Grassroots bike and pedestrian advocacy has paid off in New Haven. Late last month, the city’s Board of Alders unanimously passed legislation creating a “Complete Streets Steering Committee” which will develop a complete streets policy which provides for pedestrians, cyclists, and transit users. This includes developing a design manual and community planning process, and working with the New Haven police department to develop traffic safety benchmarks.
The City of New Haven also kicked off the Street Smarts Campaign last month, an educational safety campaign aimed at motorists, pedestrians, and cyclists.
In an op-ed coinciding with the campaign’s opening event, Mayor DeStefano, in welcome language, called New Haven streets “community spaces” and rightly noted that:
“The combination of higher fuel prices, shifting demographic patterns and the tremendous growth in downtown all suggest that even more people will be walking and cycling on city streets in the coming years. In no uncertain terms, we must be attentive and respectful to everyone using the roadway.”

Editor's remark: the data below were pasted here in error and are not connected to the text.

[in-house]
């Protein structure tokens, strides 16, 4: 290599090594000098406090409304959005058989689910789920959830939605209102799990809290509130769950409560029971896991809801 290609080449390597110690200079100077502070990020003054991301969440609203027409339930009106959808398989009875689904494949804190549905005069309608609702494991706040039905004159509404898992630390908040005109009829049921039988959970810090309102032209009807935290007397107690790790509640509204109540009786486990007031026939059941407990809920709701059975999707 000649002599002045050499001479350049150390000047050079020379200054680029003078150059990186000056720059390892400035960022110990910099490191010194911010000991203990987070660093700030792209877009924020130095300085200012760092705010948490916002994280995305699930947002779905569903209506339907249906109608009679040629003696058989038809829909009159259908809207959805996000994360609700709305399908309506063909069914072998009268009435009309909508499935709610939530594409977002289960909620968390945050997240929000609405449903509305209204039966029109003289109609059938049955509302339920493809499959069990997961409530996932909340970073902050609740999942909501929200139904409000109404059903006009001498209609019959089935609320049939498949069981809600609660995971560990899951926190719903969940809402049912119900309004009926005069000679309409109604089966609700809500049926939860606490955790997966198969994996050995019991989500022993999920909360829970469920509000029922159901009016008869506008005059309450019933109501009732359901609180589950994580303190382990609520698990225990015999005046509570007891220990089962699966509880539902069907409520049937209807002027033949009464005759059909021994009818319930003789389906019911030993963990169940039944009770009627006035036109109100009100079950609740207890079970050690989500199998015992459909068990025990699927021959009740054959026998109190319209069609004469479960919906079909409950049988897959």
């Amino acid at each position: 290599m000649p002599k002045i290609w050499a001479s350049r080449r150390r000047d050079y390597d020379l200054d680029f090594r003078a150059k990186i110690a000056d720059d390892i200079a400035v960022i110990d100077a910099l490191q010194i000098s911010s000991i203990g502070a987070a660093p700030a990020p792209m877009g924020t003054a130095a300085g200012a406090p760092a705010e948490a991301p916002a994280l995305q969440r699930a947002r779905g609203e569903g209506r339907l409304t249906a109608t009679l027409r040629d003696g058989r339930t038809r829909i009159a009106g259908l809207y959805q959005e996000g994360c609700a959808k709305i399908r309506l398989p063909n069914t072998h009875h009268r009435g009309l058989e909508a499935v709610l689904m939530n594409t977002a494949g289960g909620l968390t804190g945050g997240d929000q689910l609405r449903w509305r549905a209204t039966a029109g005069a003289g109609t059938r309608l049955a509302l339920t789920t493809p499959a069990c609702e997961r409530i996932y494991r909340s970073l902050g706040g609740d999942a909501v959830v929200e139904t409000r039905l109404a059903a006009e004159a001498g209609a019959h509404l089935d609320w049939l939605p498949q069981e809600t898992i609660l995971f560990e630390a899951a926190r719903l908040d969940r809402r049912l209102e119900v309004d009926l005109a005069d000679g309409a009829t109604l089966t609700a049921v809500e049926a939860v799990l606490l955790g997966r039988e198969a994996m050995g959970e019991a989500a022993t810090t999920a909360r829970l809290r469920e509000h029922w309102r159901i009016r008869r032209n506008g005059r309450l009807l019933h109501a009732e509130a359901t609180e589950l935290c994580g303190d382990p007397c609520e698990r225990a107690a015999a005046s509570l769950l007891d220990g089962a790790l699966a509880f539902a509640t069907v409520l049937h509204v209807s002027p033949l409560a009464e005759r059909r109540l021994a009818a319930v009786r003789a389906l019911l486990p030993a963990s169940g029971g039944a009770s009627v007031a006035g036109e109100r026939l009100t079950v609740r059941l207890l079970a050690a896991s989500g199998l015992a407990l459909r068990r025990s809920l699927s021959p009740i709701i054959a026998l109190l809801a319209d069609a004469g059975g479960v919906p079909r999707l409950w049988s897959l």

The Mayor, alderpersons (particularly Erin-Sturgis Pascale and Roland Lemar, who sponsored the complete streets initiative), and groups like the New Haven Safe Streets Coalition should be applauded for the incredible progress they have made in such a short period of time. The combination of grassroots activism, sparked by the tragic deaths of Yale student Mila Rainof and 11-year-old Gabrielle Lee, and open-minded elected officials is a textbook example of how to achieve policy change.
Perhaps this local success will serve as an example to ConnDOT, which is still underfunding bike and pedestrian projects. The agency could broaden the legislation’s impact by targeting transportation dollars to communities like New Haven that show interest in creating pedestrian and bike-friendly developments.